So what we do is we agreed on an equal allowance per month that we can each spend without any constraints. (I happen to save some of this 'fun money' for a rainy day when I want a pedicure or want to buy him an expensive surprise. He spends it all on beer.) The rest of the money goes to bills and savings, and it's irrelevant where the $ comes from. At the moment, we make about the same amount as each other so there aren't issues about where the money comes from, but at one point I made twice what he made, and there were still no issues because we employed the same system. This way, no one is jealous or resentful.

So, in a nutshell, all our money except the allowance goes into the joint savings account and bills are paid out of the joint savings account.

Personally, I think dating is generally too early to feel entitled to any financial parity. If he wants to be generous, then so be it. If he wants to hord his extra money until you're married, then so be it. You could leave him over that if it were a big deal, but it's not your right to take some of the money he earns to buy a $100 dress if he doesn't want to share. You DO have the right to say that you can't afford to go to such and such fancy restaraunt as a couple or such and such vacation as a couple, and if he won't pick up the tab then you go somewhere you can afford as a couple. But I know everyone doesn't share this viewpoint (or the pooled $ marital finances theory above, for that matter.)
posted by n'muakolo at 8:53 AM on April 28, 2010 [1 favorite]

This is just so so individual between couples. You are going to have to sit down and lay it all out with each other - attitudes to money, plans for how it's organized, all that. Maybe with a third party involved? Money really does have the potential to break a relationship more readily than almost anything else.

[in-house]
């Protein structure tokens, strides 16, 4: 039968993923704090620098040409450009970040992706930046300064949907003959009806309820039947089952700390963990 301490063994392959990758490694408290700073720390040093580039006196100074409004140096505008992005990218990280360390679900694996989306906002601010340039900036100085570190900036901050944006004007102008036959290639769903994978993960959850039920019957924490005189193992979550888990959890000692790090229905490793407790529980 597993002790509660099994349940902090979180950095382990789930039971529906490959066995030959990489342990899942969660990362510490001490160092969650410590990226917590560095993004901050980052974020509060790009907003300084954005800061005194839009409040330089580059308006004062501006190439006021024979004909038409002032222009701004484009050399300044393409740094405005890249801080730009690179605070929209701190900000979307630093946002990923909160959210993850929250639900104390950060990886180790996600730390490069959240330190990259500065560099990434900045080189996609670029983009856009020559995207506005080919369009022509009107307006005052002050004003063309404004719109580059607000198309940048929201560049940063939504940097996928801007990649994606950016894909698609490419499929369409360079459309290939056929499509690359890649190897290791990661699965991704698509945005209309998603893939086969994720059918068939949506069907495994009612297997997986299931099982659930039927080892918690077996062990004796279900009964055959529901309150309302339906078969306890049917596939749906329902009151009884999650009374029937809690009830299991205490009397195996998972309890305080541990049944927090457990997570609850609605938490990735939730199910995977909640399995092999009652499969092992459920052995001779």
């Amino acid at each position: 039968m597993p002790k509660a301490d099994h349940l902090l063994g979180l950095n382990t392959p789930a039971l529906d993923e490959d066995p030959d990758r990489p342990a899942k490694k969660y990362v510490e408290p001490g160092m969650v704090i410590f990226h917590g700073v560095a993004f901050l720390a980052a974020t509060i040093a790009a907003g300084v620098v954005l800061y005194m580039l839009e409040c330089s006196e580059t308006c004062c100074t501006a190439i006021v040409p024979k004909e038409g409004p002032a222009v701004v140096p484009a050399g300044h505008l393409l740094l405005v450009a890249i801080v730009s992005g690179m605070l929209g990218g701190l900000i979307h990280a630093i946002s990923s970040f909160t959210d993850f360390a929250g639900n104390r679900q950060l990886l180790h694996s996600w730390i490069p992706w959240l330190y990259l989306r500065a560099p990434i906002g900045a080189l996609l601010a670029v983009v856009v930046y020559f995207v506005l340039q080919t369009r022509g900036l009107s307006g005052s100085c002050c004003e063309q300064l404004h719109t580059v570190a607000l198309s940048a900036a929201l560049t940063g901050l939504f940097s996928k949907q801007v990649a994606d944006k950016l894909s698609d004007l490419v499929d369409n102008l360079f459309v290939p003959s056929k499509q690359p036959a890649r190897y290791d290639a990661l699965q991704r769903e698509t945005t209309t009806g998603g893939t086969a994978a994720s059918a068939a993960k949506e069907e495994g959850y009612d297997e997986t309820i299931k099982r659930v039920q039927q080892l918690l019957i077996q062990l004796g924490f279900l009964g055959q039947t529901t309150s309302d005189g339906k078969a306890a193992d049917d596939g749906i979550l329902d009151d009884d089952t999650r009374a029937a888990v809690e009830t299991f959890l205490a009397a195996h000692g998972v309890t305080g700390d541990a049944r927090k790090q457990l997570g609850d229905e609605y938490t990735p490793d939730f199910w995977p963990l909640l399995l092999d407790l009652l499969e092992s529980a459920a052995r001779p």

Since you asked about what people do?
My husband and I have a significant income disparity - I make decent mid-high 5 figures, but he makes about 3X that. We have one kid. People above see no reason to have joint accounts? We see no reason to have separate accounts. What's his is mine and vice versa. We (and we have explicitly discussed this) consider that our individual happiness informs our shared happiness as a couple and we don't want to get into a funk if I have to... whatever, borrow money from him to buy a new pair of jeans or something else equally as irrelevant in the greater story of our relationship.

The reason this works, for us, is that we have similar spending habits. Neither of us are likely to go off and spend $500 on a new toy without consulting each other. Also, we both have student loans to pay off (and his are considerable) so we are not exactly going wild and crazy with our income.

But yeah. Our money goes into one account. We save some of it and spend some of it, and because we discussed all our habits and attitudes ahead of time we no longer worry about it at all. I can't conceive of being married and having to keep track of who pays for this and who pays for that. (I mean, I can for other people, because it works for them, but it would be just so much of a PITA for us.)
posted by gaspode at 9:07 AM on April 28, 2010 [1 favorite]

My fiance and I do what Suze Orman recommends (and some other people who have answered).

Here are the details. Just as amanda stated above, if one person make 60% of the total household income, they should contribute 60% to the bills.

We have a joint account (PNC virtual wallet, very nifty and free!) and we also have our own PNC accounts. It makes moving money back and forth a breeze. I highly, HIGHLY recommend you set up a joint account and make a budget of everything you have to pay per month. You want to be paying for everything "together" to avoid feelings of unfairness.

My fiance and I also add on an extra ~20% (I can't remember the exact amount) to our overall budget to account for "joint" emergencies/household upgrades/vacations. So if our overall budget is $2000, we contribute an extra $400.

Good luck!
posted by Lizsterr at 9:12 AM on April 28, 2010

We pay for our own incidentals from our own personal accounts, leading to a structure where he freely spends thousands on electronics and clothing for himself, while I agonize over whether to spend $100 on a dress.